Takeaways: Although choline is present in everyday foods, it can be quite difficult to consume optimal amounts through our diets. Most people in US/European countries, specifically, are not getting the recommended daily amount of choline in their diet, which can lead to health issues. Choline is crucially important for a healthy brain and strong memory. It helps keep your heart healthy and may help prevent fatty liver disease. This is why it’s important to consider taking a supplement to help boost your choline levels. 

Phospholipids – what are they good for?

Phospholipids are natural, integral parts of cells. They are structural components of cell surface membranes and the membranes within the cells because they help maintain their strength, flexibility, and integrity.  Some refer to phospholipids as the “molecule of life”, as, without them, we would suffer critical cellular dysfunction and, with that, enormous health consequences.

In addition to being structural components of your cells, phospholipids also have the responsibility of carrying long-chain omega-3s eicosapentaenoic acid (EPA) and docosahexaenoic acid (DHA) into your cell membranes. These ingredients provide flexibility to the cell and travel around your body which benefit various tissues and organs. Omega-3s are proving to be just as important, with recent research proving that a relative deficiency could increase the risk of heart attack nearly 10-fold in those with the lowest levels. So where can you find both phospholipids and omega-3s? Only in a few places: fatty fish like Atlantic Salmon and Herring, and Krill Oil.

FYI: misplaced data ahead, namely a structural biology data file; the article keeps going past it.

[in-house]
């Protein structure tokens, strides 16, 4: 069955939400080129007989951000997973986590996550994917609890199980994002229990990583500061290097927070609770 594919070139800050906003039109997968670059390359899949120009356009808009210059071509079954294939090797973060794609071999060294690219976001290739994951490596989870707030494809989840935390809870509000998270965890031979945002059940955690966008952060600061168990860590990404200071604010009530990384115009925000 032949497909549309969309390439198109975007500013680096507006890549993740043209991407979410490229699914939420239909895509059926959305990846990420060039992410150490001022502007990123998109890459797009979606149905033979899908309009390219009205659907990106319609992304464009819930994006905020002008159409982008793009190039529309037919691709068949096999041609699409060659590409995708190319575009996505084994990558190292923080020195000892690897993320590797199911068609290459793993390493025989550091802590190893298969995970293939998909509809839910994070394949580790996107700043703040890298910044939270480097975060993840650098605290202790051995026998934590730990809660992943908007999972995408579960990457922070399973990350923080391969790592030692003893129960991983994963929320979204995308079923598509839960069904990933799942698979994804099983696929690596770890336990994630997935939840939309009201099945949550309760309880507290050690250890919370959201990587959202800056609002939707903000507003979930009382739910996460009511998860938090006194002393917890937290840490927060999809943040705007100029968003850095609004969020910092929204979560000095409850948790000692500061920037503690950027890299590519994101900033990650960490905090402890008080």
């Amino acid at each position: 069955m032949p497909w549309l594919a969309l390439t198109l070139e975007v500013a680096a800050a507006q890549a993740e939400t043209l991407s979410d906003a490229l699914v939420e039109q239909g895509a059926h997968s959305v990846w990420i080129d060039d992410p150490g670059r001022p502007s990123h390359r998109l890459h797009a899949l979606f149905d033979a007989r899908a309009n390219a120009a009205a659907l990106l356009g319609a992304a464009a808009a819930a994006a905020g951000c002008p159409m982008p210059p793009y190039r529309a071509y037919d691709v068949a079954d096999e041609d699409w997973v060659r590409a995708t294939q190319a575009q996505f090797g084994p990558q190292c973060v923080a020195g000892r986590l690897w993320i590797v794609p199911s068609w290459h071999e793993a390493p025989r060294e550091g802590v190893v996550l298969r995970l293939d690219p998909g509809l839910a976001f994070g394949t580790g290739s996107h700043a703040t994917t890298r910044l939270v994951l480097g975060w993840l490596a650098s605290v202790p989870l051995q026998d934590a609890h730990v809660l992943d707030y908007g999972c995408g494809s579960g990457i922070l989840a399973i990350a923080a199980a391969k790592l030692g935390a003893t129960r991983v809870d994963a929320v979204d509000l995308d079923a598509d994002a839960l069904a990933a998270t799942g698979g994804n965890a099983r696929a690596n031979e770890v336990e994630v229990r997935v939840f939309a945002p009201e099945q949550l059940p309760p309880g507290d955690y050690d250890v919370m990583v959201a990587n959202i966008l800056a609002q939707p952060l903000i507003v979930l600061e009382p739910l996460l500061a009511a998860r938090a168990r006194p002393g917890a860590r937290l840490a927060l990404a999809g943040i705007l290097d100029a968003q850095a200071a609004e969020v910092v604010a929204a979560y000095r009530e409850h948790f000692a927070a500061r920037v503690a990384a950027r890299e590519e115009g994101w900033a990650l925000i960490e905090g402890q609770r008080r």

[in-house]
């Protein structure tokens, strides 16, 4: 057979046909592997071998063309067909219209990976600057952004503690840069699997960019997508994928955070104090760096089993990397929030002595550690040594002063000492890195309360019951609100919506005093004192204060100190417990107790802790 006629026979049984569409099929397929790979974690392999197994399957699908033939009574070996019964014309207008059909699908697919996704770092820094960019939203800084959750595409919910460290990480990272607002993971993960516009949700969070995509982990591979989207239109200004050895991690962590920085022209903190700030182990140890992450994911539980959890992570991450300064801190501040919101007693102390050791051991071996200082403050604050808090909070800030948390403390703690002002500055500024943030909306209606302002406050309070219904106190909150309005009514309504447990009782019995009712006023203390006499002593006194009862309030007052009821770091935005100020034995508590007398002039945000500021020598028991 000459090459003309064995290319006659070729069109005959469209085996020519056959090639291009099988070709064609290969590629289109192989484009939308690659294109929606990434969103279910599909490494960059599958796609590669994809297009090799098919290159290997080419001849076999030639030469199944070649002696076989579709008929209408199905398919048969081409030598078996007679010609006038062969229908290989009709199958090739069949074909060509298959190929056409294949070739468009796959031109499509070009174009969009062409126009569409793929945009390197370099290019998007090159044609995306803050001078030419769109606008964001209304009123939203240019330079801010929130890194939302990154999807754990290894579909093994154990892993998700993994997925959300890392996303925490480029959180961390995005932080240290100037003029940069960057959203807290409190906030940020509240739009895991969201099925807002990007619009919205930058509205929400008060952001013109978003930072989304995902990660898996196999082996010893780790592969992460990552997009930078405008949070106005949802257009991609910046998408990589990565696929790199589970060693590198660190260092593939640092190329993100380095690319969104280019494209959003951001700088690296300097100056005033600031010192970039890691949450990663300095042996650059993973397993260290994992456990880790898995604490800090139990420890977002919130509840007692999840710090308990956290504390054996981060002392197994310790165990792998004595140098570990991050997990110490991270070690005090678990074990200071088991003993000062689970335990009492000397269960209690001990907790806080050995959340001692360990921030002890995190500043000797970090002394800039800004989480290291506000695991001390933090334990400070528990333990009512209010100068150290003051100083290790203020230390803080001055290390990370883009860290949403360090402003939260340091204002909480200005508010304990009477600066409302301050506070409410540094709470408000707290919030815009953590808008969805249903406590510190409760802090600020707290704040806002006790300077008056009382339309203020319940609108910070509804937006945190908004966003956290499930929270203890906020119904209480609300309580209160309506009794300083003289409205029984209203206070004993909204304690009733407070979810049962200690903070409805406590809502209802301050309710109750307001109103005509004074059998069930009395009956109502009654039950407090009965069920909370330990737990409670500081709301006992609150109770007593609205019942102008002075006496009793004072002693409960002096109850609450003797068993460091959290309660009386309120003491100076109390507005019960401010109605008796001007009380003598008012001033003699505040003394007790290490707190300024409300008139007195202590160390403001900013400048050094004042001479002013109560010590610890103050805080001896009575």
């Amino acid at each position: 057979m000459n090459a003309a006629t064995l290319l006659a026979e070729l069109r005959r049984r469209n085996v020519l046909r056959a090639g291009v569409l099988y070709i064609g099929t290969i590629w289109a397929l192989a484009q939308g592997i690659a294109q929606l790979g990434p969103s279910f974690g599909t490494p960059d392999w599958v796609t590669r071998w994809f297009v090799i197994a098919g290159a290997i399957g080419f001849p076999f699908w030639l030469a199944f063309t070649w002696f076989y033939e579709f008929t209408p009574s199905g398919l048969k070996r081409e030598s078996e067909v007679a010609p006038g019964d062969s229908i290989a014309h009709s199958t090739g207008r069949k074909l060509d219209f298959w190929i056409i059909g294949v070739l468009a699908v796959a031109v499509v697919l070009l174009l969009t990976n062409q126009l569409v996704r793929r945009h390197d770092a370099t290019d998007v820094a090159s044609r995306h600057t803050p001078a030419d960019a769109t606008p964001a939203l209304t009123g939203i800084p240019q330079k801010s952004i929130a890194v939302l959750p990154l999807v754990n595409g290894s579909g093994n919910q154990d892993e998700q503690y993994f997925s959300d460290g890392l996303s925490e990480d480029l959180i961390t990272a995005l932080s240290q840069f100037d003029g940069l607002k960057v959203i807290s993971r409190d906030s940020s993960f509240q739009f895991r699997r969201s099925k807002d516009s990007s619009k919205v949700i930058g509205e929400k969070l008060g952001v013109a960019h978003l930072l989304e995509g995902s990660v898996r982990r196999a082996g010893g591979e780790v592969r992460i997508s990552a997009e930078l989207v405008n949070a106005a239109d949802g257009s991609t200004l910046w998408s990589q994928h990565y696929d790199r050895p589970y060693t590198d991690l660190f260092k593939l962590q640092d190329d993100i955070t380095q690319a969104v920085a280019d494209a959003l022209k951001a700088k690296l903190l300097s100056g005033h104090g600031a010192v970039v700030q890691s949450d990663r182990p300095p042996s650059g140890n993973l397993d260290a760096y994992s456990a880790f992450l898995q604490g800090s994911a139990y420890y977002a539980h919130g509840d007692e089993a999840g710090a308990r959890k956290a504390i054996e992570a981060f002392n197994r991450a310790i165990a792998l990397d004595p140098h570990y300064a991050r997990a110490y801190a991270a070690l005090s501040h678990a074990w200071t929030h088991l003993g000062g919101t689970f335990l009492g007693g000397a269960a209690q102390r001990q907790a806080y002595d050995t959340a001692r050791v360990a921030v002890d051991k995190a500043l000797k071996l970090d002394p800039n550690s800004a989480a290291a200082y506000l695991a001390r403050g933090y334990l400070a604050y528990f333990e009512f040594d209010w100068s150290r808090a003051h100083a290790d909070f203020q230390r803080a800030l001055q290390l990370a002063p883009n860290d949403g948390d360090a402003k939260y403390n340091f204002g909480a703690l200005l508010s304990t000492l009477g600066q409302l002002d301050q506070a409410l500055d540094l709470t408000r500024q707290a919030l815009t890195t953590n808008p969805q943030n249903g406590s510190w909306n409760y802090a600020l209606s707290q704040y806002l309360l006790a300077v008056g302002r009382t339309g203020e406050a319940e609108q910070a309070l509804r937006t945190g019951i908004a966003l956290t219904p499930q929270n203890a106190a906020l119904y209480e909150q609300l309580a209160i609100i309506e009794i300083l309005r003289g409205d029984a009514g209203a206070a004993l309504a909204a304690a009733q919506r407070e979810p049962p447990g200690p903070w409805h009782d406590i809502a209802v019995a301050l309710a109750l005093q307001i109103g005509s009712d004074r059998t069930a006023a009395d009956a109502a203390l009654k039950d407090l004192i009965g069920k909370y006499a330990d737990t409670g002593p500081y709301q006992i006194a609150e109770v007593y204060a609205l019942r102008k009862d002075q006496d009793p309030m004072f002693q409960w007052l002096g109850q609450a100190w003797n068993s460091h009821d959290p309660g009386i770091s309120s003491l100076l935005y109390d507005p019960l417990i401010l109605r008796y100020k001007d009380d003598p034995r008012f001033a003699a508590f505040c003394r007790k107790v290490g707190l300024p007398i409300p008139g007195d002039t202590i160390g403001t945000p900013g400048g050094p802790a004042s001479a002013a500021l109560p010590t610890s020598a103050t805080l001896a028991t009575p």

In krill oil, omega-3s are delivered in a mix of phospholipids and triglycerides. The majority of the EPA and DHA omega-3s are bound to phospholipids. In contrast, other marine oil omega-3s have EPA and DHA bound to triglycerides, the form of fats the body uses for energy — a form that is also stored as body fat for future energy needs.

Phospholipids versus Triglycerides – The physical characteristics of triglycerides differ from phospholipids and this affects how they are tolerated by the body. One clear difference is that triglycerides don’t disperse and have a tendency to float on top of stomach fluids, which can result in the fishy burps often associated with fish oil supplements. On the other hand, phospholipid omega-3s do disperse in water and are easily blended in the stomach fluids, which is why there is no fishy aftertaste when you take krill oil supplements.

krill in the sea macro detail

Krill Oil and Sustainability

As mentioned before our krill oil comes from one of the most sustainable fisheries in the world, from one of the most pristine waters on earth, the Antarctic Ocean. Our krill oil is MSC certified which is the gold standard for independent sustainable fishery management, and also Friends of the Sea accredited. MSC standards require auditing of the entire supply chain. Focussing on the sustainability of the stock to ensure enough krill to maintain healthy and replenishable levels. Ecosystem impacts, minimising the impact on the surrounding environment to ensure a healthy ecosystem and effective management for operations that comply with all international regulations and laws.

In summary, krill oil supplementation has many health benefits and provides a sustainable option for consuming essential nutrients.

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Elisabeth Philipps

Karen Devine

Karen Devine

Shelley Harvey

Related Blogs:

Brain HealthcholineEssential Fatty Acidsfatty liverfish oilsJoint Healthkrillkrill oilnafldosteoarthritisphospholipidssustainability